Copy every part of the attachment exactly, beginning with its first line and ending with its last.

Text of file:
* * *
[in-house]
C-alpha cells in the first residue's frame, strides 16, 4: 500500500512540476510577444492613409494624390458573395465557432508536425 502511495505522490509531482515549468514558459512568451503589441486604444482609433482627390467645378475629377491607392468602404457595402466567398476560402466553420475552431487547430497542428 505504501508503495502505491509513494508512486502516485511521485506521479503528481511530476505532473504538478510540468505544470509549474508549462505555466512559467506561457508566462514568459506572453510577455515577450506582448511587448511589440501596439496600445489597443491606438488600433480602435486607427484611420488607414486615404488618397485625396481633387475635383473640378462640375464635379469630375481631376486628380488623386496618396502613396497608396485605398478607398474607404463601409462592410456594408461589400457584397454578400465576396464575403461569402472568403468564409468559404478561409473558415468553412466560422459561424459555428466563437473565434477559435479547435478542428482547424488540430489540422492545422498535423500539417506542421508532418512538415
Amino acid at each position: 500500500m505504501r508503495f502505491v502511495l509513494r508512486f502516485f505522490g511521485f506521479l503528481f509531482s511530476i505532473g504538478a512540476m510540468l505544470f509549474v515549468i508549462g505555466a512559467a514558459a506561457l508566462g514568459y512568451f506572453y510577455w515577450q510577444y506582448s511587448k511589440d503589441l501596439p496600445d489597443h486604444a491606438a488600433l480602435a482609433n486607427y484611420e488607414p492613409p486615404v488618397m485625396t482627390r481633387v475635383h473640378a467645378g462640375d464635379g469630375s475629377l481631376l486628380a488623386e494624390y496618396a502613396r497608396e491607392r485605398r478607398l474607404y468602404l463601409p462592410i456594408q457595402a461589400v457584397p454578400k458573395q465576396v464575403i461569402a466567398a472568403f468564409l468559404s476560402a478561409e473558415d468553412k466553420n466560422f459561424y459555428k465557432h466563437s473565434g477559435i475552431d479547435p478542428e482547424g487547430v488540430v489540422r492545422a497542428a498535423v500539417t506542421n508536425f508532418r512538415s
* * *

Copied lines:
[in-house]
C-alpha cells in the first residue's frame, strides 16, 4: 500500500512540476510577444492613409494624390458573395465557432508536425 502511495505522490509531482515549468514558459512568451503589441486604444482609433482627390467645378475629377491607392468602404457595402466567398476560402466553420475552431487547430497542428 505504501508503495502505491509513494508512486502516485511521485506521479503528481511530476505532473504538478510540468505544470509549474508549462505555466512559467506561457508566462514568459506572453510577455515577450506582448511587448511589440501596439496600445489597443491606438488600433480602435486607427484611420488607414486615404488618397485625396481633387475635383473640378462640375464635379469630375481631376486628380488623386496618396502613396497608396485605398478607398474607404463601409462592410456594408461589400457584397454578400465576396464575403461569402472568403468564409468559404478561409473558415468553412466560422459561424459555428466563437473565434477559435479547435478542428482547424488540430489540422492545422498535423500539417506542421508532418512538415
Amino acid at each position: 500500500m505504501r508503495f502505491v502511495l509513494r508512486f502516485f505522490g511521485f506521479l503528481f509531482s511530476i505532473g504538478a512540476m510540468l505544470f509549474v515549468i508549462g505555466a512559467a514558459a506561457l508566462g514568459y512568451f506572453y510577455w515577450q510577444y506582448s511587448k511589440d503589441l501596439p496600445d489597443h486604444a491606438a488600433l480602435a482609433n486607427y484611420e488607414p492613409p486615404v488618397m485625396t482627390r481633387v475635383h473640378a467645378g462640375d464635379g469630375s475629377l481631376l486628380a488623386e494624390y496618396a502613396r497608396e491607392r485605398r478607398l474607404y468602404l463601409p462592410i456594408q457595402a461589400v457584397p454578400k458573395q465576396v464575403i461569402a466567398a472568403f468564409l468559404s476560402a478561409e473558415d468553412k466553420n466560422f459561424y459555428k465557432h466563437s473565434g477559435i475552431d479547435p478542428e482547424g487547430v488540430v489540422r492545422a497542428a498535423v500539417t506542421n508536425f508532418r512538415s